Sophia Perez-Hidalgo’s survival depends upon her mastering magic and the supernatural before her lawless parents and their vengeful boss catch up to her. How far must she flee to escape them forever? Sophia runs until she’s out of stolen money, then…Fate delivers her into the arms of Louisiana teen Shiloh Breaux Martine, and his grand-mère, a voodoo priestess living deep in the bayou.
Breaux knows Sophia is trouble — but he’ll travel through time, battle zombies, and risk his bright future to protect her. While Ainslie, best friend extraordinaire, will jeopardize her sanity to find and aid Sophia. When friendship, magic, and love are not enough, Sophia will have to save herself. But first, she must believe she’s worth saving.
Breaux followed me onto the streetcar and bought day passes with exact change. I scanned the streetcar’s vintage interior for two seats together. I ignored the pinched brows and alarmed stares from our fellow passengers. Most of them fixated on a point behind me. With dismay I realized Breaux’s blood-soaked bandana was drawing too much attention. Someone was bound to notice his uncanny resemblance to the congressman. The last thing we needed was to derail the time-space continuum or spark rumors.
The migraine over my eye throbbed.
I discovered an empty row toward the back and claimed the window seat. Breaux shoved our passes into his jeans pocket, then roosted beside me. He placed the backpack at his feet and kept his chin down. His hands trembled and twitched against his thighs. Caffeine, sugar, and shock, I thought. The cloth over his gash sported blood in varying shades of red. It appeared wet and sticky. The sight of it made me queasy and I had to swallow hard. Breaux’s ashen pallor hadn’t improved. Worry worsened my stomach. Breaux needed to go to the hospital and get stitched up. Someone should x-ray him and see if he had a fracture or concussion. Or both.
Merciful Mary, please help us complete whatever must be done here so we can return to our own time.
A flicker of color flashed outside the window. I swiveled toward it, thinking maybe it was a flag. Wrong! The hints of gold and red sprung from a wispy paisley top worn by an African-American teen hovering several feet off the ground. My brain registered, ghost! My hand flew to my mouth to muffle a shriek.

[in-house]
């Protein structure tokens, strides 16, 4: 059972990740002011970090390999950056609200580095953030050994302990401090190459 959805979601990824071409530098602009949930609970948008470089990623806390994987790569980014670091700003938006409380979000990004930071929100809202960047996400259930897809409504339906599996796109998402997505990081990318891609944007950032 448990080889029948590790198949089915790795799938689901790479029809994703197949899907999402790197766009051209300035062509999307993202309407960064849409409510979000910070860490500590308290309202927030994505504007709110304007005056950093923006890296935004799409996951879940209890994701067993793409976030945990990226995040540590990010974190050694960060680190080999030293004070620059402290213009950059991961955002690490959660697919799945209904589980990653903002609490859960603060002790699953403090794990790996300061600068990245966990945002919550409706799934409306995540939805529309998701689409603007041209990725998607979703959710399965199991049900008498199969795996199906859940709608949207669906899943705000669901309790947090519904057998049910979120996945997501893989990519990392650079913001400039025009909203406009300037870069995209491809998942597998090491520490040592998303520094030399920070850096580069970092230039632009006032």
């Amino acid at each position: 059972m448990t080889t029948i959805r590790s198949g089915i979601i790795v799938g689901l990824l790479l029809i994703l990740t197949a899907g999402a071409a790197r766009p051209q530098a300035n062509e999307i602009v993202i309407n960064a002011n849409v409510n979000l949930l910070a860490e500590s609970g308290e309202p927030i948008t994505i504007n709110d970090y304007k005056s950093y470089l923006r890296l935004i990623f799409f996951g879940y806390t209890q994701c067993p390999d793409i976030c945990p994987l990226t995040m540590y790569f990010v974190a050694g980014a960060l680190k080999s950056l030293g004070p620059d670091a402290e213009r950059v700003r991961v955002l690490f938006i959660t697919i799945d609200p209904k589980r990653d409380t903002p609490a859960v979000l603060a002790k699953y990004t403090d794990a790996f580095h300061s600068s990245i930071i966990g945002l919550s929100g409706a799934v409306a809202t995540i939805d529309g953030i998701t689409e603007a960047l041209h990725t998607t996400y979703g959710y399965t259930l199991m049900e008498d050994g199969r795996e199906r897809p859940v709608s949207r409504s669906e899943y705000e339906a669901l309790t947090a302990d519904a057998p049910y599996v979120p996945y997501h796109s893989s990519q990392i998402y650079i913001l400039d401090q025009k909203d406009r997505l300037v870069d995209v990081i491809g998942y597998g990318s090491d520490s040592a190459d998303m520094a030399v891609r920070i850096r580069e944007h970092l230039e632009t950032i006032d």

The movement must have caught the ghost’s eye. She zoomed to the window and pressed her nose against the glass. I shrank against Breaux. The wraith’s peace sign necklace swung through the pane, almost touching my chin before it dropped. The temperature plummeted several degrees.
I shot Breaux a furtive sideways glance. His attention was fixed on Nervous Guy, who was making his way toward us. The ghost bracketed her face with her hands and peered through the window. Brackish swamp smells assaulted my nose. Water dripped from her long curly Afro and slid down the sides of her hands and onto the windowpane. I wondered if she could hear my heart thundering.
“Are you the Mexican?” the wraith asked.
My eyes widened. Is the drug cartel employing ghosts? Speechless, my gaze darted across her face. She’s no older than Breaux. Unlike Mam’zelle, whose spirit had transitioned into a being of light, the ghost still retained her human form and the clothes she must have been wearing when she died. Her skin, though blue-gray in death, still showed patches of its former nutmeg color. She had Breaux’s nose.
The ghost pointed a wet finger. “Is he Shiloh Breaux Martine?”
“Umm. Breaux…” My fingers dug into his thigh.
Wow! Amazing excerpt, Areilla. Where can we buy the book?
Buy Links for the Teen Wytche Saga
Connect with Ariella Moon
Thank you, Ariella. It’s been a joy to host you.